1.  Christmas Cards

  • Purchase cards
  • Order holiday picture prints
  • Sign & address
  • Stamps & mail

2.  Holiday Decorations

  • Sort through Christmas decorations
  • Just a few simple decoration

3.  Gifts

  • List of gifts to purchase
  • Shopping
  • Wrapping
  • Giving

4.  Events

  • List of events and anything I need to do/purchase prior to the event
I’m hoping to keep it simple.

Art Every Day Month – Day 24

I’m participating in Art Every Day Month.  Every day during the month of November I’m going to start a painting. Most won’t be finished, but I’ll get something started…a lot or a little.

Daily Inspiration

If you get the inside right, the outside will fall into place.

Eckhart Tolle

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November 17

Bram Stoker Awards

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My lovely daughter is writing a horror screenplay.  She’s asked me to read bits of it and give her feedback. Reading it has given me a hankering to read a good horror novel, so I was looking over the Bram Stoker Award winners.

The Horror Writer’s Association annually awards the Bram Stoker Award, named for the author of Dracula. First awarded in 1987, any work of horror first published in English is eligible for nomination by the HWA membership. Awards are given in twelve categories. The award itself consists of a 8″ replica of a fanciful haunted house, designed by sculptor Steve Kirk.

Below are the “Best Novel” Bram Stoker Award winners since 1987.  There was a tie in 1987 and 2005.  The novels I’ve already read are in red.  So what do you think?  Any suggestions from either the list or something you’ve read?  I’m ready to be scared.

1987 – Misey by Stephn King and Swan Song by Robert McCammon

1988 – The Silence of the Lambs by Thomas Harris

1989 – Carrion Comfort by Dan Simmons

1990 – Mine by Robert McCammon

1991 – Boy’s Life by Robert McCammon

1992 – The Blood of the Lamb by Thomas F. Monteleone

1993 – The Throat by Peter Straub

1994 – Dead in the Water by Nancy Holder

1995 – Zombie: The Novel by Joyce Carol Oates

1996 – The Green Mile by Stephen King

1997 – Children of the Dusk (The Madagascar Manifesto, Book 3) by George Guthridge

1998 – Bag of Bones by Stephen King

1999 – Mr. X by Peter Straub

2000 – The Traveling Vampire Show by Richard Laymon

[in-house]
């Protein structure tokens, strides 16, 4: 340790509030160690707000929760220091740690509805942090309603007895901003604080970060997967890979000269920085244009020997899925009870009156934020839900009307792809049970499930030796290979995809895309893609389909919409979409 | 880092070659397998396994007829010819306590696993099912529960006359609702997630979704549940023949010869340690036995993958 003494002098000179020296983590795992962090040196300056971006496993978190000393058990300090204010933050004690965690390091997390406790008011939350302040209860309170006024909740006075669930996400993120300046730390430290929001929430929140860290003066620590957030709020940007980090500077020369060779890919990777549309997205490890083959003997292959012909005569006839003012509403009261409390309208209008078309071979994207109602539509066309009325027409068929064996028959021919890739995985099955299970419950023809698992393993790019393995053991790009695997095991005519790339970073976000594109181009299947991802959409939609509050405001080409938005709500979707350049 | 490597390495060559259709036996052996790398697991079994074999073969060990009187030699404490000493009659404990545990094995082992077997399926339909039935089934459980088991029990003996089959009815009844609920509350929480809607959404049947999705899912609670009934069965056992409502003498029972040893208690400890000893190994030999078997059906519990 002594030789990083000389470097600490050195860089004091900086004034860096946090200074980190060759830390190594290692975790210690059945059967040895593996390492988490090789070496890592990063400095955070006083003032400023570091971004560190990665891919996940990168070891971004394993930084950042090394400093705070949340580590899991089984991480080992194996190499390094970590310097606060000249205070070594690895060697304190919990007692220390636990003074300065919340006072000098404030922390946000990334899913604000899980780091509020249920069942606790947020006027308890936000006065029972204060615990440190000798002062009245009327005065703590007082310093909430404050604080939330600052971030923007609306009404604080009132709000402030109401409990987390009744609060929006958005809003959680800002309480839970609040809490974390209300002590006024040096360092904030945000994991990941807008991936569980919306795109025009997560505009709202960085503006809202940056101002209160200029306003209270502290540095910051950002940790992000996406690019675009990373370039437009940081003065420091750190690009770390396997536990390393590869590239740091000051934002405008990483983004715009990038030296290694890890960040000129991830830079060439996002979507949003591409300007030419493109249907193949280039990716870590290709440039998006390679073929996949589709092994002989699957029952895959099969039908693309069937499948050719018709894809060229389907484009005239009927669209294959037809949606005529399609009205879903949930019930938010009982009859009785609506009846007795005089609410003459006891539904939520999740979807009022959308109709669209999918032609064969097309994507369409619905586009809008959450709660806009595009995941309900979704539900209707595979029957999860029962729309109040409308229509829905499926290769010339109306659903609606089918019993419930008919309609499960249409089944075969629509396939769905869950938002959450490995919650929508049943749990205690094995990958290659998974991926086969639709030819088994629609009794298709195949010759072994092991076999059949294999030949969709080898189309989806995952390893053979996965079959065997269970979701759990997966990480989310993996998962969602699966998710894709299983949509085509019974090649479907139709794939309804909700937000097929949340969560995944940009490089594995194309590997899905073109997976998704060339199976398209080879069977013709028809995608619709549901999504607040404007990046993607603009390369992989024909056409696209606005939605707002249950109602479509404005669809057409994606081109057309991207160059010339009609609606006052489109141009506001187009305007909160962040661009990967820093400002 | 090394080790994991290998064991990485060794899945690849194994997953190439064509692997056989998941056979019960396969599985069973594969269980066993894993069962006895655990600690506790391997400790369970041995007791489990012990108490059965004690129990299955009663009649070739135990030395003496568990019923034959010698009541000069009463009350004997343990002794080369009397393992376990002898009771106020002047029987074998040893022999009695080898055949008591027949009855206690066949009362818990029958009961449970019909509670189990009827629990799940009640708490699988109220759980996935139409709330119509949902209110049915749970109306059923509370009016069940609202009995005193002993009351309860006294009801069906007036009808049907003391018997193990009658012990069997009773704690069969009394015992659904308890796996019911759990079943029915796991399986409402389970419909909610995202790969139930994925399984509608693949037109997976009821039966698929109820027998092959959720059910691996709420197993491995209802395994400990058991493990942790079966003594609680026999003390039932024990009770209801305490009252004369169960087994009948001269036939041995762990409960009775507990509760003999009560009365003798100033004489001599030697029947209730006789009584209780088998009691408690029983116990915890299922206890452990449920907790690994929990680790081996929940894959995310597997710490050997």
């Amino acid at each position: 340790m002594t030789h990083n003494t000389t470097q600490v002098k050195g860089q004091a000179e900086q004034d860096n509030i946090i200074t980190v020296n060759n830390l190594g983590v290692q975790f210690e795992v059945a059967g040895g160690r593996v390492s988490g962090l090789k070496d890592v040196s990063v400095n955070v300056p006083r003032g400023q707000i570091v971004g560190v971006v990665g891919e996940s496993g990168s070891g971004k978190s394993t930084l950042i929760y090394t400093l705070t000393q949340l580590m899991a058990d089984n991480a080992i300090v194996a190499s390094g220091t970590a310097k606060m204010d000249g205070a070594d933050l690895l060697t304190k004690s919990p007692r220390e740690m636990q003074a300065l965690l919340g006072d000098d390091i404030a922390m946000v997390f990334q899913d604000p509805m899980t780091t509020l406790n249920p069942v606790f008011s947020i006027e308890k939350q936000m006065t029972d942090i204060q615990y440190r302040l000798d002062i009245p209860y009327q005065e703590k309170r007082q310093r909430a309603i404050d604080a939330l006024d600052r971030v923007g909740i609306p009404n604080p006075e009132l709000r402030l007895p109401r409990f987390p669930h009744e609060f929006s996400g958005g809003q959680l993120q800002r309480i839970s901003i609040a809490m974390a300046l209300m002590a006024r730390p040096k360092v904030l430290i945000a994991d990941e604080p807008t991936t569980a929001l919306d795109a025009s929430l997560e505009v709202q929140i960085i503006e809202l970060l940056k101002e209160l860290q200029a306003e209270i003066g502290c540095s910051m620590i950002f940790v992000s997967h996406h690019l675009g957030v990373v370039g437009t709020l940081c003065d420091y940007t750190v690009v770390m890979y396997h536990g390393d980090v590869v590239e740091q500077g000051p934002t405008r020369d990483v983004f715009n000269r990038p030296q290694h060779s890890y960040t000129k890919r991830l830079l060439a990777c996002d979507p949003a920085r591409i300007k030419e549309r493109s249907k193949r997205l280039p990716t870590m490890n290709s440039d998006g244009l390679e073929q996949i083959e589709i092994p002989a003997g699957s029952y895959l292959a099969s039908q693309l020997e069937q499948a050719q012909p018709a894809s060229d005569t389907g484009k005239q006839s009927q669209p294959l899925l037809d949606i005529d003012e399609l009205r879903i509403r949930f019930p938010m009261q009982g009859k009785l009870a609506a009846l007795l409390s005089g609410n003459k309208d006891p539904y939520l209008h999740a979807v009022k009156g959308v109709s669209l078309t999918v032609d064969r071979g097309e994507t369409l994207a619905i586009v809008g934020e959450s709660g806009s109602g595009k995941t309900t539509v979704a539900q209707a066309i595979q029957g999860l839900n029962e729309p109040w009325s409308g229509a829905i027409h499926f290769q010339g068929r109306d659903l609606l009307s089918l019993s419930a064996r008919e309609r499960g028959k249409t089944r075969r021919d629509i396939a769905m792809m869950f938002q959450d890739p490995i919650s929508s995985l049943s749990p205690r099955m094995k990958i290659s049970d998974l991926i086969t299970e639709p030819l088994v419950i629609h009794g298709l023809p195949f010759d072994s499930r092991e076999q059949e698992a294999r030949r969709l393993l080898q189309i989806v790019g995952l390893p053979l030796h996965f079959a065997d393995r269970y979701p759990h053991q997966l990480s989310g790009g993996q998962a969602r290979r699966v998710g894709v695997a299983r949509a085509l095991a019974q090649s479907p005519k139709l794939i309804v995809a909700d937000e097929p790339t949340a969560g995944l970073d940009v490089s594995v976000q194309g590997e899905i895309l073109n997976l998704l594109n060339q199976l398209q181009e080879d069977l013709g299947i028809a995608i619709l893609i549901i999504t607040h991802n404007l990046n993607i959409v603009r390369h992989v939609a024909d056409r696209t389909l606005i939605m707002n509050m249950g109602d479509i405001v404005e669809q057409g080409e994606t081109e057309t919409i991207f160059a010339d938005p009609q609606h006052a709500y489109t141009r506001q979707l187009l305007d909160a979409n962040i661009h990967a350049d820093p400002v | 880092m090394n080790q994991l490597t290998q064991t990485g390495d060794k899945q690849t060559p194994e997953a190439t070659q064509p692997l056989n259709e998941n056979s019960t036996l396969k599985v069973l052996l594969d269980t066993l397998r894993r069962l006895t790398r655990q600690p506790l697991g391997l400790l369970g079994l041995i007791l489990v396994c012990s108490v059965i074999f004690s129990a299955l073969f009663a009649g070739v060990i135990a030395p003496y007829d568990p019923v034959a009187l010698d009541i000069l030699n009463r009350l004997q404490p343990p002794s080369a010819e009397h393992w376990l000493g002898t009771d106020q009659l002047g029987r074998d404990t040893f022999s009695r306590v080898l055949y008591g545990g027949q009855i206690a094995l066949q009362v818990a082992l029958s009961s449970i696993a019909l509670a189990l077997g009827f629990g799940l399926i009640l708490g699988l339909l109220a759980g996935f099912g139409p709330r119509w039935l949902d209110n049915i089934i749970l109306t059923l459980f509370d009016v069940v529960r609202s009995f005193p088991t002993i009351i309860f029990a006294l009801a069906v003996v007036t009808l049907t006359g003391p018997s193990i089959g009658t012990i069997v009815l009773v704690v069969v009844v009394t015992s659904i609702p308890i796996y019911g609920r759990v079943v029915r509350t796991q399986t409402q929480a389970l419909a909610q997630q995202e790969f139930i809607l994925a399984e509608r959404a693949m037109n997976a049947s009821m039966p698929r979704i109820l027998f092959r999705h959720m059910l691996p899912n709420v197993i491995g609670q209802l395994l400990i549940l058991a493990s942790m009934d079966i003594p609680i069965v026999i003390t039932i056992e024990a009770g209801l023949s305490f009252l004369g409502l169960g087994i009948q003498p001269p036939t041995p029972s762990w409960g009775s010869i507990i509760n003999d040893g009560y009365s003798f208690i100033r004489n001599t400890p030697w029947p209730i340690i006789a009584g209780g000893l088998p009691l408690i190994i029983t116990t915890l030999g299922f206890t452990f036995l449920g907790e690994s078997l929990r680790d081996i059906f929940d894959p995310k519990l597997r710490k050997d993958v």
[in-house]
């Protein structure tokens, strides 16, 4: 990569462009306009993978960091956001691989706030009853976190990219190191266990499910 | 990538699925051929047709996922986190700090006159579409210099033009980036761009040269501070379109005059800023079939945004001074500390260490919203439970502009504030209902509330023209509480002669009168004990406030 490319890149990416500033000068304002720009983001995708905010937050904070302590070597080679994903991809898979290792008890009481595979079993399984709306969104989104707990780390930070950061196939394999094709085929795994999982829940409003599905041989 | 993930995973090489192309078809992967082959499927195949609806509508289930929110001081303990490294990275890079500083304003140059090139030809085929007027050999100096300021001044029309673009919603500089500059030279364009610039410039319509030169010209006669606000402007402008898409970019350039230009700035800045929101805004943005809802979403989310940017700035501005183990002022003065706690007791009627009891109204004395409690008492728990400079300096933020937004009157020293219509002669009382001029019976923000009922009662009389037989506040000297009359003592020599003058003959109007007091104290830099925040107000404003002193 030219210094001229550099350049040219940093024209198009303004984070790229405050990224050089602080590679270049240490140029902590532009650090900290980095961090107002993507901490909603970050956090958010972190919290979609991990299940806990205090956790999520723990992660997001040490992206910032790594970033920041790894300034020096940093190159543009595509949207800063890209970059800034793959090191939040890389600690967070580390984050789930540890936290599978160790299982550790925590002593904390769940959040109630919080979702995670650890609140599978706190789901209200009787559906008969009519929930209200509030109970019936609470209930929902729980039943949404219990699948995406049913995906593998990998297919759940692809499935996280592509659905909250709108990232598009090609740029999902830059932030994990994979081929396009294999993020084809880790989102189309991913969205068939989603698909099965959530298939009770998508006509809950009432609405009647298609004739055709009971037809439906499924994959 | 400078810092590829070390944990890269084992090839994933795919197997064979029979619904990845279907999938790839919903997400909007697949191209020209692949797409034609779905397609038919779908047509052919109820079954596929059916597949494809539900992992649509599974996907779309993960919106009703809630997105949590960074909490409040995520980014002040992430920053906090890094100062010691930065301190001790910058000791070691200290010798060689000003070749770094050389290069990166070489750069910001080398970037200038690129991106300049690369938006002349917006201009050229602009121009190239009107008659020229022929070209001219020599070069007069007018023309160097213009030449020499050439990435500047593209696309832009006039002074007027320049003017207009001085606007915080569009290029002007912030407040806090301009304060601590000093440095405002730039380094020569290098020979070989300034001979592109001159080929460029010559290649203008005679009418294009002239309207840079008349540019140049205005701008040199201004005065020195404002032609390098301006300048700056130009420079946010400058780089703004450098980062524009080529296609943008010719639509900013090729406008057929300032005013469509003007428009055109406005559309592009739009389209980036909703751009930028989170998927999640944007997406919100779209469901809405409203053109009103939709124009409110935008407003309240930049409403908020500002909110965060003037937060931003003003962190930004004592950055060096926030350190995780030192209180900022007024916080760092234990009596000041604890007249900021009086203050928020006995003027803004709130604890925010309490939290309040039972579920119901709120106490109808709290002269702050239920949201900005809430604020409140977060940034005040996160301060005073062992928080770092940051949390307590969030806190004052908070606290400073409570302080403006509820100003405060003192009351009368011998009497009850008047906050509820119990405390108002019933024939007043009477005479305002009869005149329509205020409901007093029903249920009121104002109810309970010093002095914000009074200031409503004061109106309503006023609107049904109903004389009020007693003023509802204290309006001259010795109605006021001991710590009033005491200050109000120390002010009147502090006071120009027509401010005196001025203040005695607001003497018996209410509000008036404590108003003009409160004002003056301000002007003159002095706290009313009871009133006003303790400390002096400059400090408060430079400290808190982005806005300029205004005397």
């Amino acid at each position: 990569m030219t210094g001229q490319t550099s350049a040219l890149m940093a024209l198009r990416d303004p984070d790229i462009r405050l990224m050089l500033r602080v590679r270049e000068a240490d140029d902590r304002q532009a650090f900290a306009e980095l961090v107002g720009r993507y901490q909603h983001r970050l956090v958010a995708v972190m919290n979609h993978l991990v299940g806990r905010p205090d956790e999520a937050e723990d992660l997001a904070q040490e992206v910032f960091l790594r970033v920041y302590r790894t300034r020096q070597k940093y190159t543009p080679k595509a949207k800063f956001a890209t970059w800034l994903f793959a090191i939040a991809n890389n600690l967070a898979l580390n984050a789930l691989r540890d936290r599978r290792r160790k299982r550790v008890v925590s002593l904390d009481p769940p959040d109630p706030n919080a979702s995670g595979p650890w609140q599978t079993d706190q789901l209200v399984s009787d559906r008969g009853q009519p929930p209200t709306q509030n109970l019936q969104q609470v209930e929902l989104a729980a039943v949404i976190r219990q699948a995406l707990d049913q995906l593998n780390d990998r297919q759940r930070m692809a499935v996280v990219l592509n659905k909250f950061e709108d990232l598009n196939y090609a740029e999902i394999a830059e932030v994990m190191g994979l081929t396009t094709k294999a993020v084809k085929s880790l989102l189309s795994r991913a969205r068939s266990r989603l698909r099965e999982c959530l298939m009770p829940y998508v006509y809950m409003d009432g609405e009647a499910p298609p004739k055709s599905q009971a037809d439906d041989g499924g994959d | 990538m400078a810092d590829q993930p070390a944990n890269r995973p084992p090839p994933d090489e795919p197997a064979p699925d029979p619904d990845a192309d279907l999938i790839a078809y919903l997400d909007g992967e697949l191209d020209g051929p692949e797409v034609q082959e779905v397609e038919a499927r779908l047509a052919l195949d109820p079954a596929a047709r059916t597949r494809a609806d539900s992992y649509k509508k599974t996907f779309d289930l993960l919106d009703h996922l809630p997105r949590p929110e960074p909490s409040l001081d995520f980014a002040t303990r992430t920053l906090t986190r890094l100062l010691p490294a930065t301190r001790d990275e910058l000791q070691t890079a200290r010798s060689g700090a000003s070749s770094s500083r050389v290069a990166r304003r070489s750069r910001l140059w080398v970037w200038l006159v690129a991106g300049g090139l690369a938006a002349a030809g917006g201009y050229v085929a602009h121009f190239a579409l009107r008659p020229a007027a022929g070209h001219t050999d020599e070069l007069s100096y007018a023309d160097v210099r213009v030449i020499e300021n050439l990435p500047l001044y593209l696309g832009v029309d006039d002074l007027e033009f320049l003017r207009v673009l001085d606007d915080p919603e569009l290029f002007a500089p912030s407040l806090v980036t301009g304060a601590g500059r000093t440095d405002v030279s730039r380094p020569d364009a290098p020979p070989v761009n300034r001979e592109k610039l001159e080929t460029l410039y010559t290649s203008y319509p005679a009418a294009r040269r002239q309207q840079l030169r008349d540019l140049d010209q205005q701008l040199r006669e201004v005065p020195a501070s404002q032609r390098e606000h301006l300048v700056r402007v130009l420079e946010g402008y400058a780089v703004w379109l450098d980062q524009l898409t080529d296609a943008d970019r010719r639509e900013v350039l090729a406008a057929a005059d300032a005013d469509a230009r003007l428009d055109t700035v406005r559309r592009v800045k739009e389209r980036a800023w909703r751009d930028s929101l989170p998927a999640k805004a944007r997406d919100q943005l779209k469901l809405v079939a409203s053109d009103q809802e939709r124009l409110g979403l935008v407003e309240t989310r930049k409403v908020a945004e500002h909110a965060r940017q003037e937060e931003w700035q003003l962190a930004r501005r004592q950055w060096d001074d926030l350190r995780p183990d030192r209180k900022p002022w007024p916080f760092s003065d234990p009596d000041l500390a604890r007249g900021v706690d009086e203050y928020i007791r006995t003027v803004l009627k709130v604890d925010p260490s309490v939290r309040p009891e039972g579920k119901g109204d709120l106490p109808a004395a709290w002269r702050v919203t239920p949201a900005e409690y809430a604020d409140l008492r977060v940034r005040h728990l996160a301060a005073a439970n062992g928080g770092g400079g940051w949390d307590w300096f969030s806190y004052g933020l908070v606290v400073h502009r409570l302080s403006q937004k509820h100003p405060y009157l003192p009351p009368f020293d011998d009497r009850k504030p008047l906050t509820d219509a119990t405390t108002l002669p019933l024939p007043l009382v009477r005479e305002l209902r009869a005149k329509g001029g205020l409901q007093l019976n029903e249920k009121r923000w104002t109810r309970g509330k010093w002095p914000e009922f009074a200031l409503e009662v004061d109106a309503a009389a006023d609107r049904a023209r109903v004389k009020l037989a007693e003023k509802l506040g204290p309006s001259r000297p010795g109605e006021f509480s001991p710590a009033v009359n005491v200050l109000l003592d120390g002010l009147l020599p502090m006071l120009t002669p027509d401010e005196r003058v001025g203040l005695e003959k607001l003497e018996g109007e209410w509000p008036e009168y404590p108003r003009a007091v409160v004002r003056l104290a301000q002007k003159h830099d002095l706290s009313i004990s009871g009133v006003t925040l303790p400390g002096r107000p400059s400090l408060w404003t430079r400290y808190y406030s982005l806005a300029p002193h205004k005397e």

2001 – American Gods: The Tenth Anniversary Edition: A Novel by Neil Gaiman

2002 – The Night Class by Tom Picirilli

2003 – Lost Boy, Lost Girl: A Novel by Peter Straub

2004 – In the Night Room: A Novel by Peter Straub

2005 – Creepers by David Morrell

2005 – Dread in the Beast by Charlee Jacob

2006 – Lisey’s Story by Stephen King

2007 – The Missing by Sarah Langan

2008 – Duma Key by Stephen King

2009 – Audrey’s Door by Sarah Langan

2010 – A Dark Matter by Peter Straub

2011 – Flesh Eaters by Joe McKinney

Art Every Day Month – Day 17

I’m participating in Art Every Day Month.  Every day during the month of November I’m going to start a painting. Most won’t be finished, but I’ll get something started…a lot or a little.

Daily Inspiration

Speak when you are angry and you will make the best speech you will ever regret.

Ambrose Bierce

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November 10

How Did It Begin?

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Sometimes I pick up a book like this because the bargain books are less expensive than purchasing a magazine.  Also, I’m a sucker for trivia and interesting bits, so this book caught my attention.  Did you know this is how these began?

The Mad Hatter

This saying was the result of an early occupational hazard of those who made hats before the Industrial Revolution.  The hats were mostly made from animal fur, such as beaver and rabbit, with mercury, also known as quicksilver, being used in the processing.  Mercury’s harmful qualities were not realized at the time and the hatters, through frequent handling of the dangerous liquid metal, slowly absorbed it into their systems and poisoned their bodies.  The first symptoms appeared as “the shakes,” soon followed by mental aberrations.